Teenager Has Severe Peanut Allergy That Even A Kiss On The Lips Could Kill Him

2 min read
Teenager Has Severe Peanut Allergy That Even A Kiss On The Lips Could Kill Him

A 15-year-old boy has a peanut allergy so bad that a kiss on the lips could kill him.

Stone Cofini is so allergic to peanuts that inhaling dust from one could send him into anaphylactic shock — a life-threatening state in which airways narrow and oxygen is cut off.

In a New York Post report, his mother, Dawn Cofini, 53, from Nanuet in New York State, is now worried that, as he starts dating when he turns 16 next January, even just one kiss could prove deadly for him.

“If a girl had previously eaten something fried in peanut oil (and then kissed Stone), it would really be dangerous,” Ms Cofini said.

“You wave goodbye to your child in the morning wondering whether it’s the last time you’ll see them,” she added.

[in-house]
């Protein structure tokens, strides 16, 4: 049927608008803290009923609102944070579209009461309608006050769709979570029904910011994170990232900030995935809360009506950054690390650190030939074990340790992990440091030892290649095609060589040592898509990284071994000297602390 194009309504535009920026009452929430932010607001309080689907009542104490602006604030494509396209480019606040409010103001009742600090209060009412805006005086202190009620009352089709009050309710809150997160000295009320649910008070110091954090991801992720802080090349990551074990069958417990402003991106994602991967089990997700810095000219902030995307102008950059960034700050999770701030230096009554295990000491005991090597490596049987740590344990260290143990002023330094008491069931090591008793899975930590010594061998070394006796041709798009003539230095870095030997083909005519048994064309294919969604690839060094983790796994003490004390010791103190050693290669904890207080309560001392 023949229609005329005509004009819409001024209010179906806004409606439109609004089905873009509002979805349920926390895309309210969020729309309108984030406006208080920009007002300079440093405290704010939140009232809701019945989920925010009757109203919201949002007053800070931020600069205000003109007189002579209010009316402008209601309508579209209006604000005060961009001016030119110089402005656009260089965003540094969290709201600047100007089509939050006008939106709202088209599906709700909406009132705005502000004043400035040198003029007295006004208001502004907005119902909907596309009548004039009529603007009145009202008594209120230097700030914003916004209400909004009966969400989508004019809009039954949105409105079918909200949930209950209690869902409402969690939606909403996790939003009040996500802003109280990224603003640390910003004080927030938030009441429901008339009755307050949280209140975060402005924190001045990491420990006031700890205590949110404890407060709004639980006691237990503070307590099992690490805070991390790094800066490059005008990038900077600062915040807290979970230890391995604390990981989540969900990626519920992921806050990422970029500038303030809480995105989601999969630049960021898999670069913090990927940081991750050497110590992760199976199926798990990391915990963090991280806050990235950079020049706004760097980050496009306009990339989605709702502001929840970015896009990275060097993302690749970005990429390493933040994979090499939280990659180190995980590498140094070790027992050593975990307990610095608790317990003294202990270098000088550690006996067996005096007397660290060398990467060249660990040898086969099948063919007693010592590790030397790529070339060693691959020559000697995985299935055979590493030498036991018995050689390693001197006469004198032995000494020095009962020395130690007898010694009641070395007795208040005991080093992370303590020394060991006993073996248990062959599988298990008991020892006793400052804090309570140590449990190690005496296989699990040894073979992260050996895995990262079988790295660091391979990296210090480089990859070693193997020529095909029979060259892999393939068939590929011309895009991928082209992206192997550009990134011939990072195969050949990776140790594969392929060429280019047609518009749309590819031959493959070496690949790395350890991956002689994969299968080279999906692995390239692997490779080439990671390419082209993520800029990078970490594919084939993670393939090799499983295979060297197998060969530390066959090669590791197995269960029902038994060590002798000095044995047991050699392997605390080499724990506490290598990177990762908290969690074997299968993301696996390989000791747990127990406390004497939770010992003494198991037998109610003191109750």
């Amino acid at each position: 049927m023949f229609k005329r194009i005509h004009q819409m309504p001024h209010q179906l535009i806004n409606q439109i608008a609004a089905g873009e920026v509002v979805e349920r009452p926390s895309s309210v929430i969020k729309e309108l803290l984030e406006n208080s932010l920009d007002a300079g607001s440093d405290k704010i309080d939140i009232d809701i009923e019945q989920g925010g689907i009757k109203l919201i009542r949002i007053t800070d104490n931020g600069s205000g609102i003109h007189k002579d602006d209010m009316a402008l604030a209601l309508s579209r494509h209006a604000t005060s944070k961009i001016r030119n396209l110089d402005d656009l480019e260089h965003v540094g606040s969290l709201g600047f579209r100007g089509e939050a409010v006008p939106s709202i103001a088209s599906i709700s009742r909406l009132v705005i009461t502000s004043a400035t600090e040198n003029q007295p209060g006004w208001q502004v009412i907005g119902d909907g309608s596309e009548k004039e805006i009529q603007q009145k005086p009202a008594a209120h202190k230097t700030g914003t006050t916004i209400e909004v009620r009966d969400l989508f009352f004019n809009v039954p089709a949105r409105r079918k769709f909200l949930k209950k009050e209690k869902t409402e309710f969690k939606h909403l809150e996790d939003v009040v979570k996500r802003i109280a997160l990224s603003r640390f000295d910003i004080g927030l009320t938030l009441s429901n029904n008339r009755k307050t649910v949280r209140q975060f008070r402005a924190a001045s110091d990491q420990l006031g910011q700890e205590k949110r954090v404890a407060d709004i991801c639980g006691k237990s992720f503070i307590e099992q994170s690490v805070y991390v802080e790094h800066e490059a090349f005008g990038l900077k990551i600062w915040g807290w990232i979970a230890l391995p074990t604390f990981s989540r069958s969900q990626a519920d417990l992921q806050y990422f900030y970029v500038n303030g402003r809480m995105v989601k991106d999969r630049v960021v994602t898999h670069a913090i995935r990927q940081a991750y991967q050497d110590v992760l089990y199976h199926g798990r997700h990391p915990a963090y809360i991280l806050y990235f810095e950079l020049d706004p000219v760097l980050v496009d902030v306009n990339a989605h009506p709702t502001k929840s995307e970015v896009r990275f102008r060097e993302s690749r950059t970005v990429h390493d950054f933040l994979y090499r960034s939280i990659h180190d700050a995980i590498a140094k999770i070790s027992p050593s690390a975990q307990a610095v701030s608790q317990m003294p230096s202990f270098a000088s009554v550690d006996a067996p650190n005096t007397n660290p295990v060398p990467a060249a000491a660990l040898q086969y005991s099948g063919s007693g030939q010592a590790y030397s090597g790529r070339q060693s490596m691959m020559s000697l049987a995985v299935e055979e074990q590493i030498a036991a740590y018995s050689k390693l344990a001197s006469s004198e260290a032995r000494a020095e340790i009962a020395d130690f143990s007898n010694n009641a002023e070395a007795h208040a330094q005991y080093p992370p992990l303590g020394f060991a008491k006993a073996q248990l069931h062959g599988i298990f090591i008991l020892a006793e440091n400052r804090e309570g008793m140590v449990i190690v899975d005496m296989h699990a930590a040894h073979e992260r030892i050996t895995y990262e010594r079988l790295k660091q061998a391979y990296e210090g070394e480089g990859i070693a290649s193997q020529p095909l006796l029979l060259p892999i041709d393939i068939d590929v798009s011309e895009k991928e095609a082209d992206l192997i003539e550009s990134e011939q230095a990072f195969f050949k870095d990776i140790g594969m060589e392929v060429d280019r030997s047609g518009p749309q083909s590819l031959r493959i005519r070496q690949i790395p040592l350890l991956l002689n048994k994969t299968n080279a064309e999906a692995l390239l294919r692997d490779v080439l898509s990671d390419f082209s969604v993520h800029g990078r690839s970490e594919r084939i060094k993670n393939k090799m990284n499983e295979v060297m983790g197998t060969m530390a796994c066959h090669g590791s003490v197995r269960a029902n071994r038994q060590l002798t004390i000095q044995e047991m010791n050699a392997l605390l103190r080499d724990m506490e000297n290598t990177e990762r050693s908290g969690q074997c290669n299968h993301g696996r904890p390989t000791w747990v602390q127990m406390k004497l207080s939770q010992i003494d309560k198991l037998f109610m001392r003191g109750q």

Her worry may seem extreme, but in 2013, in Quebec, 20-year-old Myriam Ducré-Lemay died after accidentally receiving a peanut-laced kiss from her boyfriend.

Teenager Has Severe Peanut Allergy That Even A Kiss On The Lips Could Kill Him | Stay at Home Mum

A study at New York’s Mount Sinai Hospital have seen a rise in the number of children having peanut allergies in the United States. Patient numbers rose from 0.4 per cent in 1997 to 1.4 per cent in 2010.

In a 2014 report in the Journal of Allergy and Clinical Immunology, 2,458 people died in the US between 1999 and 2010 due to anaphylaxis.

Another mother, Sara Do, expressed her worry over the severe peanut allergy of her 12-year-old son, Noah Hieu Do, from Gilbert, Arizona, making him wear a clothing that covered his skin from head to toe, plus a particle mask when travelling. Noah also sat on a bedsheet draped over the seat and floor beneath. “We just couldn’t take any chances in case the previous occupant had eaten peanuts,” she said.

Thankfully, Noah began a treatment called Oral Immunotherapy (OIT) in January last year. It involves children swallowing minuscule amounts of peanut flour, in increasing doses, under close medical supervision. However, the practice is not approved by the US Food and Drug Administration.

Now, Ms Do said that Noah developed a tolerance for peanuts because of the treatment. “The last two flights (Noah) took to visit his dad in Texas, he travelled without his mask and gloves and he was so happy,” Ms Do said.


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